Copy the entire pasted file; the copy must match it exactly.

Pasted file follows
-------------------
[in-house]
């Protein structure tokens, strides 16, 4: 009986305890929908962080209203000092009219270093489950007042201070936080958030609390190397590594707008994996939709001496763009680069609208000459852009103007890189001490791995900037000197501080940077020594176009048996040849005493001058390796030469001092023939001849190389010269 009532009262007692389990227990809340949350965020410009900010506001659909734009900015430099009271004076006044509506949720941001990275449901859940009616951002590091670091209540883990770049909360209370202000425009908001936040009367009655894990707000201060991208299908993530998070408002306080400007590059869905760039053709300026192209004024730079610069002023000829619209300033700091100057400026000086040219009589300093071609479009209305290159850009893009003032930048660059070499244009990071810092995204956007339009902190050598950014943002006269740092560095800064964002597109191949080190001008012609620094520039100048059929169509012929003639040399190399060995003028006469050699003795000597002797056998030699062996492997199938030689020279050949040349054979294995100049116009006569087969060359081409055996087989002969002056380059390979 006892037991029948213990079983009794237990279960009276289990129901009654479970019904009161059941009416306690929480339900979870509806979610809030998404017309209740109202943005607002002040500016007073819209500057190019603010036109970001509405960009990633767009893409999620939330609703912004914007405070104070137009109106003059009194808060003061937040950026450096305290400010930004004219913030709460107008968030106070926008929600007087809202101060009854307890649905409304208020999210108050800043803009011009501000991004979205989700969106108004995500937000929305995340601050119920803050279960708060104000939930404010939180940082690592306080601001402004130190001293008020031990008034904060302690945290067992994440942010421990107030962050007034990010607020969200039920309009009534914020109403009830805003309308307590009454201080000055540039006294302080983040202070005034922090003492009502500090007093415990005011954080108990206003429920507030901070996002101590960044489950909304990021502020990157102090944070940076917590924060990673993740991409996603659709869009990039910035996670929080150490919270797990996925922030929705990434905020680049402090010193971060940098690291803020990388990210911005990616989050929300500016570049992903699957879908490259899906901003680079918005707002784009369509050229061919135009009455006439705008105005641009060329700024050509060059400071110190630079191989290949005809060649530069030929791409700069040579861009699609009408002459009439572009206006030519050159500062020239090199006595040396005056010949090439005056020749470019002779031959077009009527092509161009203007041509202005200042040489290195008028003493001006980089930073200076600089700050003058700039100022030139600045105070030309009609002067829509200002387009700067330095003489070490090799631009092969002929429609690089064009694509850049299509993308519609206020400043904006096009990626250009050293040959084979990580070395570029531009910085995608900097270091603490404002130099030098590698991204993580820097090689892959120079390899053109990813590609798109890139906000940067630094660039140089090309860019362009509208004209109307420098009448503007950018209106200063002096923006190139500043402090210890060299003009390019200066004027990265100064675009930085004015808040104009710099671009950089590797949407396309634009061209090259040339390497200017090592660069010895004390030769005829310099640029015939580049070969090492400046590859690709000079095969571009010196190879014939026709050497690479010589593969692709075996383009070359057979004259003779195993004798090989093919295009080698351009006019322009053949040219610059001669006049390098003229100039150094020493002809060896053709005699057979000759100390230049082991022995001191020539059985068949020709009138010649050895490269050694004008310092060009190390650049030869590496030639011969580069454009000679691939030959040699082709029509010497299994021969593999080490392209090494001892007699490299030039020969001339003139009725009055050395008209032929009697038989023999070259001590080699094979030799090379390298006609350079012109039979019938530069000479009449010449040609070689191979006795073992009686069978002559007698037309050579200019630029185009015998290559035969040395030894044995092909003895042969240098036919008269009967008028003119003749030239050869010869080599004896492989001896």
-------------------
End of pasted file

[in-house]
């Protein structure tokens, strides 16, 4: 009986305890929908962080209203000092009219270093489950007042201070936080958030609390190397590594707008994996939709001496763009680069609208000459852009103007890189001490791995900037000197501080940077020594176009048996040849005493001058390796030469001092023939001849190389010269 009532009262007692389990227990809340949350965020410009900010506001659909734009900015430099009271004076006044509506949720941001990275449901859940009616951002590091670091209540883990770049909360209370202000425009908001936040009367009655894990707000201060991208299908993530998070408002306080400007590059869905760039053709300026192209004024730079610069002023000829619209300033700091100057400026000086040219009589300093071609479009209305290159850009893009003032930048660059070499244009990071810092995204956007339009902190050598950014943002006269740092560095800064964002597109191949080190001008012609620094520039100048059929169509012929003639040399190399060995003028006469050699003795000597002797056998030699062996492997199938030689020279050949040349054979294995100049116009006569087969060359081409055996087989002969002056380059390979 006892037991029948213990079983009794237990279960009276289990129901009654479970019904009161059941009416306690929480339900979870509806979610809030998404017309209740109202943005607002002040500016007073819209500057190019603010036109970001509405960009990633767009893409999620939330609703912004914007405070104070137009109106003059009194808060003061937040950026450096305290400010930004004219913030709460107008968030106070926008929600007087809202101060009854307890649905409304208020999210108050800043803009011009501000991004979205989700969106108004995500937000929305995340601050119920803050279960708060104000939930404010939180940082690592306080601001402004130190001293008020031990008034904060302690945290067992994440942010421990107030962050007034990010607020969200039920309009009534914020109403009830805003309308307590009454201080000055540039006294302080983040202070005034922090003492009502500090007093415990005011954080108990206003429920507030901070996002101590960044489950909304990021502020990157102090944070940076917590924060990673993740991409996603659709869009990039910035996670929080150490919270797990996925922030929705990434905020680049402090010193971060940098690291803020990388990210911005990616989050929300500016570049992903699957879908490259899906901003680079918005707002784009369509050229061919135009009455006439705008105005641009060329700024050509060059400071110190630079191989290949005809060649530069030929791409700069040579861009699609009408002459009439572009206006030519050159500062020239090199006595040396005056010949090439005056020749470019002779031959077009009527092509161009203007041509202005200042040489290195008028003493001006980089930073200076600089700050003058700039100022030139600045105070030309009609002067829509200002387009700067330095003489070490090799631009092969002929429609690089064009694509850049299509993308519609206020400043904006096009990626250009050293040959084979990580070395570029531009910085995608900097270091603490404002130099030098590698991204993580820097090689892959120079390899053109990813590609798109890139906000940067630094660039140089090309860019362009509208004209109307420098009448503007950018209106200063002096923006190139500043402090210890060299003009390019200066004027990265100064675009930085004015808040104009710099671009950089590797949407396309634009061209090259040339390497200017090592660069010895004390030769005829310099640029015939580049070969090492400046590859690709000079095969571009010196190879014939026709050497690479010589593969692709075996383009070359057979004259003779195993004798090989093919295009080698351009006019322009053949040219610059001669006049390098003229100039150094020493002809060896053709005699057979000759100390230049082991022995001191020539059985068949020709009138010649050895490269050694004008310092060009190390650049030869590496030639011969580069454009000679691939030959040699082709029509010497299994021969593999080490392209090494001892007699490299030039020969001339003139009725009055050395008209032929009697038989023999070259001590080699094979030799090379390298006609350079012109039979019938530069000479009449010449040609070689191979006795073992009686069978002559007698037309050579200019630029185009015998290559035969040395030894044995092909003895042969240098036919008269009967008028003119003749030239050869010869080599004896492989001896």